If you love truffles, you need to visiy Manjimup, WA

If you’ve heard of this little town in the South West of Western Australia, chances are the first word that comes to mind is TRUFFLES. While it is known globally for these jewels of the earth, there is more to Pemberton than truffles. 

The region is a food bowl and the community has had a recent influx of residents passionate about the place they call home, including MasterChef runner-up Samira Damirova. “I think it was Pemberton that chose me with its velvet green fields in winter, musty smell of the forest floor, fertile soil, and friendly folk that welcomed us as one of their own.”

Two of those friendly folk are Dion and Sharon Rangé. The pair moved here twenty years ago, founding Stonebarn Truffles. It was six years after planting trees that they found their first truffle. 

Located in the heart of truffle country – Manjimup, Western Australia
Located in the heart of truffle country – Manjimup, Western Australia. Picture: Stonebarn Truffles

“The truth is, finding your first truffle is more exciting than the naming of your first kid!” Dion says with a laugh. “But that’s only the beginning of the process. It’s a very long, slow path.

When you do well, you do well quickly and everybody thinks you’re an overnight success. With truffles what you are trying to do is grow a network of fungus underground.” Dijon shares that his truffle business is based on soil health and the microbiomes present, “if you have dead soil, you’re not going to grow any fungus underground.”

So, what’s a truffle grower’s ultimate way to enjoy truffle? “The value of the truffle is largely the aroma. Don’t cook a truffle or you’ll kill that aroma. That’s why it’s better to just grate it over a dish so it adds flavour. I can’t go past shaving it on perfectly scrambled eggs.”

Before heading into the township of Pemberton, there’s time for a quick stop at Pemberton’s iconic wine producer, Picardy Wines. Winemaker Dan Pannell is passionate about Pinot, and his winemaking starts out in the winery. 

“We are really more of a vineyard, we don’t do that much in the winery. 95 per cent of what we do is out there” he shares as we taste our way through the portfolio in the cool depths of the Picardy barrel room. 

“Someone once said to me good Pinot is like clouds rolling across the tongue” Considering a number of the wines we taste have already sold out on pre-release, consumers clearly agree with his approach. Pinot is a match made in heaven with the earthiness of the region’s truffles.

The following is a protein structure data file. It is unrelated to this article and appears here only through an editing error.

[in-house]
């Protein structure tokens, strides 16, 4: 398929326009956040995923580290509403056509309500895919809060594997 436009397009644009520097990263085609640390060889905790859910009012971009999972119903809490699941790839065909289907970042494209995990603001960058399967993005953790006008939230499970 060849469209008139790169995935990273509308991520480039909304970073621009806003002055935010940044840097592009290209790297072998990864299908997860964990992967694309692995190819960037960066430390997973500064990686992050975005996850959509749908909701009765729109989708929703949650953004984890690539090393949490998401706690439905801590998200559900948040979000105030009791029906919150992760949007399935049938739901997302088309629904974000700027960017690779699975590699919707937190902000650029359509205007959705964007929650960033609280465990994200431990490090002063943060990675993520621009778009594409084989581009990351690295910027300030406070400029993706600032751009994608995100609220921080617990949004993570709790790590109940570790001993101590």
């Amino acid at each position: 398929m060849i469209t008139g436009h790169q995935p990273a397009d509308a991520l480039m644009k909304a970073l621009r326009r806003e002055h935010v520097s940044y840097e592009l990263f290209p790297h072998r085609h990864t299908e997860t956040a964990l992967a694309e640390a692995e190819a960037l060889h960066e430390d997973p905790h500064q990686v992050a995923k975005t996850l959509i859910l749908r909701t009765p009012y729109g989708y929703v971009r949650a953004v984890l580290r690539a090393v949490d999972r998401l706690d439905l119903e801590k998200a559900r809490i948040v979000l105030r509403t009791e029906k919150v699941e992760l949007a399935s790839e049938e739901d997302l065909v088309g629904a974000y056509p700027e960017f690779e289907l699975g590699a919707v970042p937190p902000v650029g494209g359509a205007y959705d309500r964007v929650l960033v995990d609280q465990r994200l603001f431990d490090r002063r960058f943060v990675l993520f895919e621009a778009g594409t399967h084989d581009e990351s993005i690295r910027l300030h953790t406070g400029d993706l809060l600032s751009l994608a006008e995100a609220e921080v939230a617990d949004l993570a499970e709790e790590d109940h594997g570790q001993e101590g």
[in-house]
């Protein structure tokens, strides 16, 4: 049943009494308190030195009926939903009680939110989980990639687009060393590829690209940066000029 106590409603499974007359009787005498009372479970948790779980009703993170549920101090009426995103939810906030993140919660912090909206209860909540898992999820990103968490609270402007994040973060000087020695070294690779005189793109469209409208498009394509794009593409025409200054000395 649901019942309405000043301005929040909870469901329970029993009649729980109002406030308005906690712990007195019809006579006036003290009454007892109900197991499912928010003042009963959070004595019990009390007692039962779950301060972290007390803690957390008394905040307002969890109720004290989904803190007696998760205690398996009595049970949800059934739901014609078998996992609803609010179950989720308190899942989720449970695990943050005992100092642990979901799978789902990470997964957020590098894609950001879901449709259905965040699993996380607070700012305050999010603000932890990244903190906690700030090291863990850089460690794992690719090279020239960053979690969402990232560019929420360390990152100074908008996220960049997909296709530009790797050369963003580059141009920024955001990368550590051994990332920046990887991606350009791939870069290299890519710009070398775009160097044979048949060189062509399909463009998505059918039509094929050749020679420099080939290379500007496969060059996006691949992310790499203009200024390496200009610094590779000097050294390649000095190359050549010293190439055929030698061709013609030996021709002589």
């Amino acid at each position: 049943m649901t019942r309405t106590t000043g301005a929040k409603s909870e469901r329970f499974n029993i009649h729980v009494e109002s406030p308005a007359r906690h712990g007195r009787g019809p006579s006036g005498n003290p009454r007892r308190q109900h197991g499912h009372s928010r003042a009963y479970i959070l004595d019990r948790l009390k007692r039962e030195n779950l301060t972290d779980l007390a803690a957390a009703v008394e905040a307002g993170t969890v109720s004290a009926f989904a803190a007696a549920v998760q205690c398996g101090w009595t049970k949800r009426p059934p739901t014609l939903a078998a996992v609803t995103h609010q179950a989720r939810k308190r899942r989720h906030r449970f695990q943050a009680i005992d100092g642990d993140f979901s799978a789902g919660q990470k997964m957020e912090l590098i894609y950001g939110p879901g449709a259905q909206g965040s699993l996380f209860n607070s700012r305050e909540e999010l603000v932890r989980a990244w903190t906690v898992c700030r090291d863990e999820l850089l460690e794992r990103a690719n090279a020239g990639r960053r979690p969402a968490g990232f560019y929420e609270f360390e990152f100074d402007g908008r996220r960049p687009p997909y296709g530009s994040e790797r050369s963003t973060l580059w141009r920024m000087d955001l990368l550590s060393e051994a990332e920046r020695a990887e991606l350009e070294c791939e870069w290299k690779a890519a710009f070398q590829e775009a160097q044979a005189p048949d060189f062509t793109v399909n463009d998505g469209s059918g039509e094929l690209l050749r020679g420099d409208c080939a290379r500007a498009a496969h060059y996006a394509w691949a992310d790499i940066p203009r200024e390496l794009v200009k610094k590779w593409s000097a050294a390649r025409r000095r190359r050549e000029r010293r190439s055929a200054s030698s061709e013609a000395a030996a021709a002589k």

Pemberton’s main street has transformed over the past few years, and it’s now vibrant with several eateries and bars. Wild at Heart is the go-to for a cup of perfectly brewed coffee and a bite for breakfast or lunch. 

Truffles. Glorious truffles
Truffles. Glorious truffles. Picture: Stonebarn Truffles

Have a browse in the cute storefront; you can also pick up fresh local produce and foodie gifts. Treehouse Tapas and Wine Bar is a quirky favourite of locals and always fun with owner-operators Mitchell and Pauline behind the counter. 

Mitchell pours the all-local and regularly changing wine list, and Pauline oversees the simple yet delicious tapas with dishes hinting at her partner’s Burmese heritage. If you’re keen for a more substantial meal, head down to Jaspers whiskey bar. The whiskey menu will excite experienced palates and provide an introduction to those that are yet to be enlightened on the joys of a dram.

When it comes to accommodation, Ampersand Estates is Pemberton’s newest opening and it extends far beyond a bed for the night. Nestled amongst the Pemberton’s oldest vineyard, the site sits at a bend in the Donnelly River and is home to vineyards, boutique accommodation, a cellar door, a distillery, and some naughty but oh-so-cute ducks that are partial to cuddles when you’ve got a hand of food.

On the deck of the cellar door in the warm glow of the late afternoon owners, Corrie Sheepers and Melissa Bell share what drew them here. “Obviously it’s a stunning place, but it’s the people that make it.